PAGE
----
US warns Britain of “madness” to use Huawei in 5G network

US officials have told Britain that using Huawei technology was “nothing short of madness”.

The stark warning came after Britain’s MI5 chief said there was “no reason to think” the Chinese tech company would compromise security.

A delegation of Washington officials met British ministers yesterday to air their concerns about Huawei.

They presented “new evidence” that the company posed a threat to security if it was allowed to help build the UK’s 5G network.

Former Prime Minister Theresa May gave Huawei a partial nod to help set-up the infrastructure.

But the decision has been on hold since Boris Johnson won the general election last December.

America believes Huawei uses its equipment to spy on people and countries.

However, it has supplied no evidence to support the claim.

And Huawei strongly denied the allegation.

America and Australia have already stopped Huawei building its country’s 5G networks.

It’s feared Britain’s refusal to follow step could strain the “special relationship” between the UK and America.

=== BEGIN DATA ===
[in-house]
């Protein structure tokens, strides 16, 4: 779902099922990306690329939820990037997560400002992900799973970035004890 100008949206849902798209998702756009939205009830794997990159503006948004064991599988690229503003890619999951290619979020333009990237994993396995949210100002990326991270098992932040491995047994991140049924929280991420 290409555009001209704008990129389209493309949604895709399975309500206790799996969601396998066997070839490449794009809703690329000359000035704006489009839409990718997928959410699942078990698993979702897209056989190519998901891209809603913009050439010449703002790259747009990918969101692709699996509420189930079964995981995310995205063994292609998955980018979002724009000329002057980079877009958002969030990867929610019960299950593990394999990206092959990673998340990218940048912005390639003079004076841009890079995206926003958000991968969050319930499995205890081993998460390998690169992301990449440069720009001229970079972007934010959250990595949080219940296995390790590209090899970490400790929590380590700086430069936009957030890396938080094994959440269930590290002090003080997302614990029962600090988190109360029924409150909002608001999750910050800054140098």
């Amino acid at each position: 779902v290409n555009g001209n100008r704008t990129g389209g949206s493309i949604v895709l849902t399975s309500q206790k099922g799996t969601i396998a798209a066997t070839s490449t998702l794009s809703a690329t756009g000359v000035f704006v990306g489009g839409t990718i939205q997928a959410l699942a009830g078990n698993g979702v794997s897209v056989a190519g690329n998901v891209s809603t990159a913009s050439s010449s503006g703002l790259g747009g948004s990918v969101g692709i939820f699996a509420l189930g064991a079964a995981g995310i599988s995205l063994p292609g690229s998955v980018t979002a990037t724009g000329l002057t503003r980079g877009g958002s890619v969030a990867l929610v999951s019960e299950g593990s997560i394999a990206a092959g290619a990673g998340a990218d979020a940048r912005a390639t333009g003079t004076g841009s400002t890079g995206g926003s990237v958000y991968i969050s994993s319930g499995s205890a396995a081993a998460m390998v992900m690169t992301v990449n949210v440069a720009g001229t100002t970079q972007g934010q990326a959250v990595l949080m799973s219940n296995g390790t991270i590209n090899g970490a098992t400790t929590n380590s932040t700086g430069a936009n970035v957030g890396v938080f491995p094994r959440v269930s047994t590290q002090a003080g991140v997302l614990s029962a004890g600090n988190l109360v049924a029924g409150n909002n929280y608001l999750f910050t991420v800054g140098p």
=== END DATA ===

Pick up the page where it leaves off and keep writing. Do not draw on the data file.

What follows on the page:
Prime Minister Boris Johnson is also looking towards the US for a strong trade deal after Brexit.

Also, refusing Huawei could damage East-West links for the UK.

Mr Johnson has been under pressure to make a decision for months.

He said today: “The British public deserve to have access to the best possible technology.

“If people oppose one brand or another then they have to tell us what is the alternative, right?

“On the other hand, let’s be clear, I don’t want as the UK prime minister to put in any infrastructure that is going to prejudice our national security or our ability to co-operate with five-eyes intelligence partners.”





About the Author

Philip Braund spent 16 years at the Daily Mirror as a reporter and news editor before moving to ITV. He was the series producer of the ground-breaking investigation programme The Cook Report, Managing Editor at ITV's Millbank Studios, and Head of News at ITV Central. He has won national and regional Royal Television Society awards for documentaries.

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